I propose to model this scenario using a one-dimensional cellular automaton with periodic boundaries. This is easily represented as a liked list of structures in C/C++. Each node will represent a species and will have various characteristics like existing number of individuals, contributions to the various functions etc. The way I propose to model the diversity reduction /enhancement effects are as follows: Species which contribute to a functionality will, in some sense, be competing for that function. So, if the jth function has exceeded its optimum value, there would be a negative score assigned to all the species that contribute to the function, proportional to how much they contribute. Conversely, if a function has a sub-optimum value, then each of the contributing species gets a positive score, proportional to its contribution. The linear sum of all positive and negative scores would decide the fate of the species in the next iteration in the model. It would be of interest to see if this formulation can lead to an increase/ decrease in stability with an increase/decrease in the number of species. Also, it would be of interest to see if, under the same parameter values, do the species in the model tend to end up with similar numbers and kinds of 'species'.
COMPARISONS OF COMMUNITY STRUCTURES ACROSS HABITATS The Mudumalai sanctuary harbours several different habitats owing to the sharp rainfall gradient, which falls from about 1900mm in the west to 500mm, 43Kms away in the east. The vegetation accordingly changes from semi-evergreen, moist deciduous forests towards the west through dry deciduous forests in the central, relatively mesic parts to mixed dry deciduous, scrub-like forests towards the eastern, xeric parts. To the casual observer, it would appear that the rainfall gradient causes drastic changes in the forest communities. Intensive investigations also reveal that various forest structural parameters like biomass, species diversity, canopy cover etc. can be explained very well mainly by precipitation, and the other important feature in these forests, fire (Dattaraja, pers. comm.). However, since all these habitats are spatially quite close to each other, one might suspect that there might be certain common features, despite their differences. Doak et.al., in looking at diversity/stability relations from a statistical point of view found that in data derived from the work of David Tilman in Minnesota grasslands, for different habitats the relative abundance, A was related to the rank, R in the following manner:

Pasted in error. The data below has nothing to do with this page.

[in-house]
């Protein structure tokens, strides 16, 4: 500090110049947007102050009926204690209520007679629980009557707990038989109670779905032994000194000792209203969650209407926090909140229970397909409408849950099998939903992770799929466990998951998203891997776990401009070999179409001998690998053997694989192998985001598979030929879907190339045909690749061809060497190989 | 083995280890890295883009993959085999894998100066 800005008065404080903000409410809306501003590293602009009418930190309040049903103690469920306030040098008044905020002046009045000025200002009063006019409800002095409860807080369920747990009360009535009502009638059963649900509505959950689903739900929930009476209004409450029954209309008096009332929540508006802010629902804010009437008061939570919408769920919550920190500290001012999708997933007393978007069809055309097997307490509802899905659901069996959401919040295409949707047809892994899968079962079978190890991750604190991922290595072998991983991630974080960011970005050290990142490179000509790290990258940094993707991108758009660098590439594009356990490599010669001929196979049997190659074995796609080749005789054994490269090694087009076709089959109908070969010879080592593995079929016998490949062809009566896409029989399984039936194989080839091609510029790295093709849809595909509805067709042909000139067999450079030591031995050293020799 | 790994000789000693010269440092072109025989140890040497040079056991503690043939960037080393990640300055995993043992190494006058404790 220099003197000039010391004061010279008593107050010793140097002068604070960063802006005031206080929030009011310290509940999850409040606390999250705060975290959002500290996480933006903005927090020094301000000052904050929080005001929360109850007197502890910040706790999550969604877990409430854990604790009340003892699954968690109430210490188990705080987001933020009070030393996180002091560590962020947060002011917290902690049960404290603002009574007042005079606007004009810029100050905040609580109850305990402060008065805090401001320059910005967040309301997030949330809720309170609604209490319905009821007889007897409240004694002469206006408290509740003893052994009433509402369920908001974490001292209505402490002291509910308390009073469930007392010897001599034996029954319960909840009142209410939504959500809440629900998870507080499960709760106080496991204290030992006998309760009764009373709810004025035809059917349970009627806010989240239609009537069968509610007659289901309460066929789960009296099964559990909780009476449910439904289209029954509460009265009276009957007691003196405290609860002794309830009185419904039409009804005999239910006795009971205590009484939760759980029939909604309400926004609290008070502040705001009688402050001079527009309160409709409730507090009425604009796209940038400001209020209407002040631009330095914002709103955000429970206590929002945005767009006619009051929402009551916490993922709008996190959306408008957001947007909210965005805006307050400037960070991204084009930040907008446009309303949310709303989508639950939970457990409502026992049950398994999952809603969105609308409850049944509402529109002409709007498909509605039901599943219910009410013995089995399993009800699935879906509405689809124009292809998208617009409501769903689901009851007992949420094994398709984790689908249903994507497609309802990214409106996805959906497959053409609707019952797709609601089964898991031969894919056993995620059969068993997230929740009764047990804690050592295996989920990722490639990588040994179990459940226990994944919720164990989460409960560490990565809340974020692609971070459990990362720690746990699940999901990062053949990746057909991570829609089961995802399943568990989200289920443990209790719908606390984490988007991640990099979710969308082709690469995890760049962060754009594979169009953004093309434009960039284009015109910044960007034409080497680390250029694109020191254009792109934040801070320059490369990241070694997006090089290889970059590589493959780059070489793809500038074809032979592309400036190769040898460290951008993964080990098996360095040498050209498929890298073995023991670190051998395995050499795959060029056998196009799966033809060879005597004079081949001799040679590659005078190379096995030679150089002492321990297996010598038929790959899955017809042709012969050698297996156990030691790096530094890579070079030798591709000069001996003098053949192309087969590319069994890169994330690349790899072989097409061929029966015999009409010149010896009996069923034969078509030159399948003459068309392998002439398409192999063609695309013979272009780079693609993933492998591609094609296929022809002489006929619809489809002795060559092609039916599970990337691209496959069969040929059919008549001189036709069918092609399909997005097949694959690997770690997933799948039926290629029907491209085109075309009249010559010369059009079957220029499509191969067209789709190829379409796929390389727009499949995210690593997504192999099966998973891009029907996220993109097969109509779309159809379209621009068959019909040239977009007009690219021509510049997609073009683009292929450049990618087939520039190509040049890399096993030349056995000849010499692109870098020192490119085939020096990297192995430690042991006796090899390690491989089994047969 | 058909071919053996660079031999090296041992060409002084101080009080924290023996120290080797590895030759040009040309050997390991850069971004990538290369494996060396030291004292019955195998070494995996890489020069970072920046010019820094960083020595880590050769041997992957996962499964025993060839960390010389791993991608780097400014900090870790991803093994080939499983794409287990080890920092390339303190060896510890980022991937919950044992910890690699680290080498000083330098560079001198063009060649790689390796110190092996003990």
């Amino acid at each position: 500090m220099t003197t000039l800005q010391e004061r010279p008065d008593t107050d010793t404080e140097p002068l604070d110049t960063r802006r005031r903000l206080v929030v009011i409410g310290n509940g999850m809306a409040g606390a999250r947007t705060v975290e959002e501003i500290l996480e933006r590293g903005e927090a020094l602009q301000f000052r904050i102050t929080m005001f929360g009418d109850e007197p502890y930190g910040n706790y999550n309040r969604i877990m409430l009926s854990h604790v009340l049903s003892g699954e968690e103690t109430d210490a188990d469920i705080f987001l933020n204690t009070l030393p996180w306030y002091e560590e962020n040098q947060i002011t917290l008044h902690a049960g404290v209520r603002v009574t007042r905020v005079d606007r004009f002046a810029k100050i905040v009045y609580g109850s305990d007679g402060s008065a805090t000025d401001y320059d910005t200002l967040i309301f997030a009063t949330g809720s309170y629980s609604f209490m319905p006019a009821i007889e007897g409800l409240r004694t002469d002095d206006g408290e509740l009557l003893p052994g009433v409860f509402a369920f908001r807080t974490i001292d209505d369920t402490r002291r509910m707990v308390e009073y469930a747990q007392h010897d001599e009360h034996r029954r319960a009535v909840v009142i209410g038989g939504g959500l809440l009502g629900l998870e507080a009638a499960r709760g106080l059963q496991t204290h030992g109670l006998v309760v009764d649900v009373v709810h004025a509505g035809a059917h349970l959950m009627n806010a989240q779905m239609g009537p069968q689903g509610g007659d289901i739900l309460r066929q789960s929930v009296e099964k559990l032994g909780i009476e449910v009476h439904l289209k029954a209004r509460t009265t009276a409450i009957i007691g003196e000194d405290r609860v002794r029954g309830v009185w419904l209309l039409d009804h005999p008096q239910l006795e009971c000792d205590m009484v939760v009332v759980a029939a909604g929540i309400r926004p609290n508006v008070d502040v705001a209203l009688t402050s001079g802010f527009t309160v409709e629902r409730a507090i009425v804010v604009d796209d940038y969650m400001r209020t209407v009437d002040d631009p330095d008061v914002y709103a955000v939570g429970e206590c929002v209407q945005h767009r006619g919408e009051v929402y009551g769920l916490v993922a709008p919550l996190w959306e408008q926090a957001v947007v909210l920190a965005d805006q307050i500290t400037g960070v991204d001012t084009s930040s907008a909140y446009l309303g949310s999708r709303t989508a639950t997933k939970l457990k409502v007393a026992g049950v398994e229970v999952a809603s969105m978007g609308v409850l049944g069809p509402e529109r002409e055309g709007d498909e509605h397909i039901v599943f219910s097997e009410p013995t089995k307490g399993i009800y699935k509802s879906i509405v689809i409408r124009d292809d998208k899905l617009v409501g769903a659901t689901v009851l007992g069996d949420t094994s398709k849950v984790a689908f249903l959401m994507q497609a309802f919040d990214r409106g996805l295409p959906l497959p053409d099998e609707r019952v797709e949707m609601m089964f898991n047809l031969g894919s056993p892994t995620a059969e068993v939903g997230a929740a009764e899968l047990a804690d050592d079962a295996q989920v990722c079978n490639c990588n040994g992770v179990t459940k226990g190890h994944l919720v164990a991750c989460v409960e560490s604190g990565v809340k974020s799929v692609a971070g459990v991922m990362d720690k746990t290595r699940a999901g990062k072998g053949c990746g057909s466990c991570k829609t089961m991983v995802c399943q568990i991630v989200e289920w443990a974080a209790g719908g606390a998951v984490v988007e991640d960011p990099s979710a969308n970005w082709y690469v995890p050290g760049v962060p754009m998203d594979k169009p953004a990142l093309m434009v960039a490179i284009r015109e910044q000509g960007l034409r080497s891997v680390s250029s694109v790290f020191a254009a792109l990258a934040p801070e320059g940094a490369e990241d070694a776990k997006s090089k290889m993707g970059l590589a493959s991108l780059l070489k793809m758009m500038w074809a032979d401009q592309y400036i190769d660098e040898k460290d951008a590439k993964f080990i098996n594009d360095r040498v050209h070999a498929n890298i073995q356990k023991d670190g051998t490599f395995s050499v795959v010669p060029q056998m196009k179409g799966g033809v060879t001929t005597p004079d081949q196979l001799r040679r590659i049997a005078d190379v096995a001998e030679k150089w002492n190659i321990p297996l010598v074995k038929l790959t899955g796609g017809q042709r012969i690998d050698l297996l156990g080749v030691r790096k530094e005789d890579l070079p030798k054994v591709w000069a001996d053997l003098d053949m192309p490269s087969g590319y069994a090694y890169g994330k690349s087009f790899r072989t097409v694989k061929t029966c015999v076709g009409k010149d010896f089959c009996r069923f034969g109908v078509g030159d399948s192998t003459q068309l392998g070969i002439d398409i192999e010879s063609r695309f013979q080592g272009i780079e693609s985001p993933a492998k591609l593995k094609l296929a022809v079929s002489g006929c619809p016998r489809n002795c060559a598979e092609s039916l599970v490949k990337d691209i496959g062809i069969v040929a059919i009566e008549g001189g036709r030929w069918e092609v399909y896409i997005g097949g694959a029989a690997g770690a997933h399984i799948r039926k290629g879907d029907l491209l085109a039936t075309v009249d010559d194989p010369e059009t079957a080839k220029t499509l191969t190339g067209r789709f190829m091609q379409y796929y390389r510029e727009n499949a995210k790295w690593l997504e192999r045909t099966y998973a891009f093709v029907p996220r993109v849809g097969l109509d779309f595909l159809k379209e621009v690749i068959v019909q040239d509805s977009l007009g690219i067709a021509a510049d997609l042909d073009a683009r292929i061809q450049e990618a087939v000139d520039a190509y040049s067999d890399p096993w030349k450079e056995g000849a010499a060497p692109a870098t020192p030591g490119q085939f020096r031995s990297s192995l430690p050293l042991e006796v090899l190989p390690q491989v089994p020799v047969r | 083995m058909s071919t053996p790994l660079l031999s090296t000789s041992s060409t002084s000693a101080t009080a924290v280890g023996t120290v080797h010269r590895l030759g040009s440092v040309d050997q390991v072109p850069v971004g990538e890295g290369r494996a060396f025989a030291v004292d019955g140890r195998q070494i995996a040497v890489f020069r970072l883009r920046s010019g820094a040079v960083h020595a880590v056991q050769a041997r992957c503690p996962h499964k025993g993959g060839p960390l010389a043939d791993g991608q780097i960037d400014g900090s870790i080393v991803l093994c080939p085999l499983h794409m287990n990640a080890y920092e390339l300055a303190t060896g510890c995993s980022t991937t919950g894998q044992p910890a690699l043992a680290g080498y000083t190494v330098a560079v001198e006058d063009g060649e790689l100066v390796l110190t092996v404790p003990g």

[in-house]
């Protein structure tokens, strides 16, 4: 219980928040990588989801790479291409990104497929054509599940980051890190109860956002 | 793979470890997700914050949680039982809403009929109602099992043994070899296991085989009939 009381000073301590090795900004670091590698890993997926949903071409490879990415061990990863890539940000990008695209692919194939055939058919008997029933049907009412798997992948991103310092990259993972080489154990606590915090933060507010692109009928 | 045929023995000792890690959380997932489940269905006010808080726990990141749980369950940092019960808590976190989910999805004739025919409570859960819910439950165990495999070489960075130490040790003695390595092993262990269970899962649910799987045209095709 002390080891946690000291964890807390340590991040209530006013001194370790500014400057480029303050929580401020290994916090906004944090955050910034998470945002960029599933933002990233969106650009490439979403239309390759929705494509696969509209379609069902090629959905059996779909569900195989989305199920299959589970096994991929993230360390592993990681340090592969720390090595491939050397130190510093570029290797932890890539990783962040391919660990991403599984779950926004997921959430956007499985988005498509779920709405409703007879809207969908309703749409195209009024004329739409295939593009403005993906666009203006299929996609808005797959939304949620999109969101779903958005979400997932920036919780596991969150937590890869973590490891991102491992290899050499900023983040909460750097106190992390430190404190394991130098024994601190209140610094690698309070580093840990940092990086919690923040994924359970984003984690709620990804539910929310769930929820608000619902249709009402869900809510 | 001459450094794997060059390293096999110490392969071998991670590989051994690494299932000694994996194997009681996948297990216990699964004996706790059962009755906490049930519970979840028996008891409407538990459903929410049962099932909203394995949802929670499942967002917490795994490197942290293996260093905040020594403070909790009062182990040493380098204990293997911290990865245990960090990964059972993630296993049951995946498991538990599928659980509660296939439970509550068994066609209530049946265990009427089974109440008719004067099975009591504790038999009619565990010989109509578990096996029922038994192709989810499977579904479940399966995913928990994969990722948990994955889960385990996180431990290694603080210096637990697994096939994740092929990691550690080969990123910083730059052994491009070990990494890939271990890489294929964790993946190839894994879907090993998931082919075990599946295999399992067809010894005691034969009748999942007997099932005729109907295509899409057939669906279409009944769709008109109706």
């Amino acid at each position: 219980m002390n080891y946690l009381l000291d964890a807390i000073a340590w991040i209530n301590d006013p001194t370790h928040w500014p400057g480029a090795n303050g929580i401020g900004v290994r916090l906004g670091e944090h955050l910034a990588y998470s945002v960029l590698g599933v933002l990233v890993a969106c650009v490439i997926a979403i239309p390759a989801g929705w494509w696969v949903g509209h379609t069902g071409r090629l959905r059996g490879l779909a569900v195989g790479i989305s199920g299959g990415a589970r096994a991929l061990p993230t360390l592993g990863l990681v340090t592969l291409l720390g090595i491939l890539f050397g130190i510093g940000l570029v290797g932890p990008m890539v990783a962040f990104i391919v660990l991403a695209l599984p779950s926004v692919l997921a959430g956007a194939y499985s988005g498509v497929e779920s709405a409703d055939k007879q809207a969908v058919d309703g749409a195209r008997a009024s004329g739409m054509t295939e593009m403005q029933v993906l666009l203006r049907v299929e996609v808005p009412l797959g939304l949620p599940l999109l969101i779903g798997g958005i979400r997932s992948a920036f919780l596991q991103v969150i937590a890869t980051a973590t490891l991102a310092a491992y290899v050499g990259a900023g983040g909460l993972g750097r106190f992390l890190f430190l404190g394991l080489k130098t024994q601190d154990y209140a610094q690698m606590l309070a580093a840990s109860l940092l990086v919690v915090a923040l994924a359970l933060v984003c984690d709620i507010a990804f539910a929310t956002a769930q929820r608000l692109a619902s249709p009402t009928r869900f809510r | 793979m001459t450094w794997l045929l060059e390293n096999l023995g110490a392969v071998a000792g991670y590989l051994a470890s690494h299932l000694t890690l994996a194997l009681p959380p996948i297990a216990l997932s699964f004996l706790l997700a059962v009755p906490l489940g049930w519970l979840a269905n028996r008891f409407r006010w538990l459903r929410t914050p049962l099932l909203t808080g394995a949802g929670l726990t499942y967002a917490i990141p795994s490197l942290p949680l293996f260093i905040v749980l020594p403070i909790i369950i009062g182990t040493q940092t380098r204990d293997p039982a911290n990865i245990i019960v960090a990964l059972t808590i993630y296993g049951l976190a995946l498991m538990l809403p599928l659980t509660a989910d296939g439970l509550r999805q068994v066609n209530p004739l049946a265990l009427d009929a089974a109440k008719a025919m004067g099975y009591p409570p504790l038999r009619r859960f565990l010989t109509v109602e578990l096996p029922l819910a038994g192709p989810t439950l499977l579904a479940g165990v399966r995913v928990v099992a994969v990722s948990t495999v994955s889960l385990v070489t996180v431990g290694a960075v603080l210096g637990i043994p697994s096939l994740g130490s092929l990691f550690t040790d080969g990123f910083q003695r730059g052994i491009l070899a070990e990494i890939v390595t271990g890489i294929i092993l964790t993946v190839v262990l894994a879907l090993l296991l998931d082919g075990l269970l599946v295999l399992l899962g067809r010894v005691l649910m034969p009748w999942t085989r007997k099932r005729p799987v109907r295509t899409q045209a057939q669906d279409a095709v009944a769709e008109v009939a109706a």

A = exp [akb (R-1)], where k is number of species, a & b are constants. This indicates: ¬ Species in themselves, from some point of view, are functional units in an ecosystem ¬ The do exist some broad ecological principles which underlie the distribution of abundances of the constituent species, which are independent of abiotic factors. A preliminary analysis of data generated from the 19 1-Ha plots laid across the rainfall gradient at Mudumalai (Dattaraja et.al., pers. comm.) showed that such a general relationship does hold for the Mudumalai sanctuary. However, there are some discrepancies, especially with respect to the parameter ‘a’. It would be worthwhile to investigate this phenomenon further. Such a broad generalisation, apart from providing a (rare) ecological principle, would also tie in well with the theoretical model described above. COMMUNITY STRUCTURE AND DYNAMICS
The similarity of species assemblages in similar places has been mentioned before. However, the spatial arrangements of the individuals in these assemblages could either be due to chance, or due to interactions between them. Joshi et.al. have shown, using a computational-geometry-based approach for the 50-ha plot at Mudumalai that certain species had a greater degree of association between themselves or between them and certain other species, than could be expected by chance alone (Joshi et.al., 1997) I wish to extend this study and look at the structure and the dynamics of the associations between the trees over the years. The first question that I propose to address is, over what spatial scales are different species “clumped”? The computational geometry approach is too rigid in it’s seeking for clumping of the species. I intend to look at clumping at all scales from 5m to 500m, and see if different species are clumped at different scales. The second question that I wish to ask is, are the associations between different species fixed or do they change with time? If there are differences in associations between the plant species, then can these be interpreted as resulting from a Markovian process? To test this, transition probabilities can be calculated for all the species and changes over the years can be calculated and compared to an appropriate null model, in which the transition probabilities are calculated assuming that any existing association is due to chance alone.